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Film examines race, child support and poverty

On Behalf of | May 16, 2018 | Divorce |

Texas fathers going through a divorce or navigating the child support system as single dads may often find the situation overwhelming or confusing. However, these problems can be exacerbated when race and poverty enter the picture to complicate factors. “Where’s Daddy?” is a new documentary that aims to explore how the American child support system affects African American families and, more specifically, the relationship between black men and their children. The film also looks at the impact of poverty on family relationships, noting that 70 percent of all child support debt in the country is owed by noncustodial parents who make less than $10,000 each year or have no income at all.

The director of the film looks at stereotypes of African American fathers as presented in pop culture, especially the idea that they are neglectful fathers who avoid child support and do not seek custody after divorce or separation from their partners. He argues that these stereotypes can have material negative effects on African American families and father-child relationships. In addition, the director also looks at the criminalization of child support debt and the use of jail time and driver’s license revocations against parents who owe child support. Individuals who are in poverty and relying on marginal jobs can often lose their employment as a result.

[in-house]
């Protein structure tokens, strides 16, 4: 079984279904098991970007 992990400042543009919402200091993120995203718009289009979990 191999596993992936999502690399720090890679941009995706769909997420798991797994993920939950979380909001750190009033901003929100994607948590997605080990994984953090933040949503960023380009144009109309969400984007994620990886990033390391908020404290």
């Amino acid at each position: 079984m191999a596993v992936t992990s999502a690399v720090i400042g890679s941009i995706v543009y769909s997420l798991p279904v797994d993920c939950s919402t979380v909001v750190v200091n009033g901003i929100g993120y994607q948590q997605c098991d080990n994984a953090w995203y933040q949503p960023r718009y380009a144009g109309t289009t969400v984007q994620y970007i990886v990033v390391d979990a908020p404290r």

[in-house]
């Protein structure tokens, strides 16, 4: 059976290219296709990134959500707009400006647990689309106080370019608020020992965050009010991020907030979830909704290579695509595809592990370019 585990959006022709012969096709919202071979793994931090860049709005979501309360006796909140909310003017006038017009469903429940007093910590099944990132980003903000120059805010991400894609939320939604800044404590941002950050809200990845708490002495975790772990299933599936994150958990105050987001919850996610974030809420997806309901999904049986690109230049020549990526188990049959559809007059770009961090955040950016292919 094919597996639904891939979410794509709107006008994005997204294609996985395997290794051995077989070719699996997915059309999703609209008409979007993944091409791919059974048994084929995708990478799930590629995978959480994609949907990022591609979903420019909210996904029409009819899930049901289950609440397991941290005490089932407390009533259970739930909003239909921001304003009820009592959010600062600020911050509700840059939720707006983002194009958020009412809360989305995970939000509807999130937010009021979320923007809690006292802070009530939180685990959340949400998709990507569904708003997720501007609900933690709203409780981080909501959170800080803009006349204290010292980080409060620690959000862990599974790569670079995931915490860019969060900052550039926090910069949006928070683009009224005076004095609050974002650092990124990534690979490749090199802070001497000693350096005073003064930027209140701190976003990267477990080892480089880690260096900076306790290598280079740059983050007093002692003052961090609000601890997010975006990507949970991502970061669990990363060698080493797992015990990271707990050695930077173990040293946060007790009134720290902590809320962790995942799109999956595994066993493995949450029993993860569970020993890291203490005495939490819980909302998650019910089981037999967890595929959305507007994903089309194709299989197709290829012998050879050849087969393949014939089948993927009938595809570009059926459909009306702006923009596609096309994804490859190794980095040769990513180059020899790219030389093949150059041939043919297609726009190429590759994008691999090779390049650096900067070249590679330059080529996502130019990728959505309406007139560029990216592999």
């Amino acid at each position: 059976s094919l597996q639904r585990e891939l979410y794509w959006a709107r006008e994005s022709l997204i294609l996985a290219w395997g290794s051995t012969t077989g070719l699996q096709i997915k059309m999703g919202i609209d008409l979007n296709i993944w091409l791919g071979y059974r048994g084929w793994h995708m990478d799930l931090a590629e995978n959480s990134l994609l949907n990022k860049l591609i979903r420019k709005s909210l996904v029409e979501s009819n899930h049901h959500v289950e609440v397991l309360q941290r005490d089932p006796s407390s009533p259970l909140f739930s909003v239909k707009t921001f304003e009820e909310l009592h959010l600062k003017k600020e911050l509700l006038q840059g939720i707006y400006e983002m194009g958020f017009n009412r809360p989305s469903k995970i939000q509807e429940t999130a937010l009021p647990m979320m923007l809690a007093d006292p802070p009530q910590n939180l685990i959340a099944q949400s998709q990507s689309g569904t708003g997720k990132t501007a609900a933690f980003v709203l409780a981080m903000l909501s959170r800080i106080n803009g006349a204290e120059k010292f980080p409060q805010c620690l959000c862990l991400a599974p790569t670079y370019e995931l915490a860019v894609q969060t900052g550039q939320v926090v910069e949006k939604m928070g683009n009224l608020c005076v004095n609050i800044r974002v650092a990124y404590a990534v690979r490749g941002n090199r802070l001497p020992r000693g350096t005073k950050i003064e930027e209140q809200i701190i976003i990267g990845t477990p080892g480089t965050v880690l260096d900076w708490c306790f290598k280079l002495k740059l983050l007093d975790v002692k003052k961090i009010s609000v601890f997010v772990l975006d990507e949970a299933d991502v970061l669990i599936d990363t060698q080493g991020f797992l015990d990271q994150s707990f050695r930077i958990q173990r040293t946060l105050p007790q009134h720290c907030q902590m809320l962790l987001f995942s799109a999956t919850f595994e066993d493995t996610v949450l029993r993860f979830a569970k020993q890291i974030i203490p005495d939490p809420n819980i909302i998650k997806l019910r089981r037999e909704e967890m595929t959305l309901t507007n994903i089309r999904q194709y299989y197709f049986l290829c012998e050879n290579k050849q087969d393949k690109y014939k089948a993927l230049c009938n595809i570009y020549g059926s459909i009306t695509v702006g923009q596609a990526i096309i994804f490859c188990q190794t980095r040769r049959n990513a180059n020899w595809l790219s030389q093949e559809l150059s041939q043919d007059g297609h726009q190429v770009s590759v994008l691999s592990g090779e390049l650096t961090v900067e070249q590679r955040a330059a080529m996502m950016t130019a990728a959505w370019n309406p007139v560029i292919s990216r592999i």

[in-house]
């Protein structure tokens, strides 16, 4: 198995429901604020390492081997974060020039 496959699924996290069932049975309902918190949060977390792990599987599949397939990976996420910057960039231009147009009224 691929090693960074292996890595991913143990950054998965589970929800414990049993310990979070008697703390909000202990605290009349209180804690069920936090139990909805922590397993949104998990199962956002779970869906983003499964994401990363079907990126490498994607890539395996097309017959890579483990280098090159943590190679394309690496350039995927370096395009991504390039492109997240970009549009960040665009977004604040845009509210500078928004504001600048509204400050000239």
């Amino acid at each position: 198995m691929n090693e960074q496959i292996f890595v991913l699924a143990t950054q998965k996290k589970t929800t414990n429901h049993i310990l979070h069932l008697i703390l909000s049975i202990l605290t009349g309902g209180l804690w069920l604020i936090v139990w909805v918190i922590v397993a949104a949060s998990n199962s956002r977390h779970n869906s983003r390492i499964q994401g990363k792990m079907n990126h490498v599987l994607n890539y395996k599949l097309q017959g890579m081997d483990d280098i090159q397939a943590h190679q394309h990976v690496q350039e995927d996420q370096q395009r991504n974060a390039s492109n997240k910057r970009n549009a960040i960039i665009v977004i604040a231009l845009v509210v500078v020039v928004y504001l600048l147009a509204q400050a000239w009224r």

The film interviews fathers, mothers, attorneys and child development experts about the interplay between child support enforcement mechanisms and the involvement of fathers in their children’s lives. It notes that the use of jail time and other punitive consequences can be particularly damaging.

Parents going through a divorce may face a system that presents an array of challenges, especially when dealing with child custody and child support. Family law attorneys can represent divorcing parents to protect their rights and relationships with their children and pursue fair child support and custody orders.


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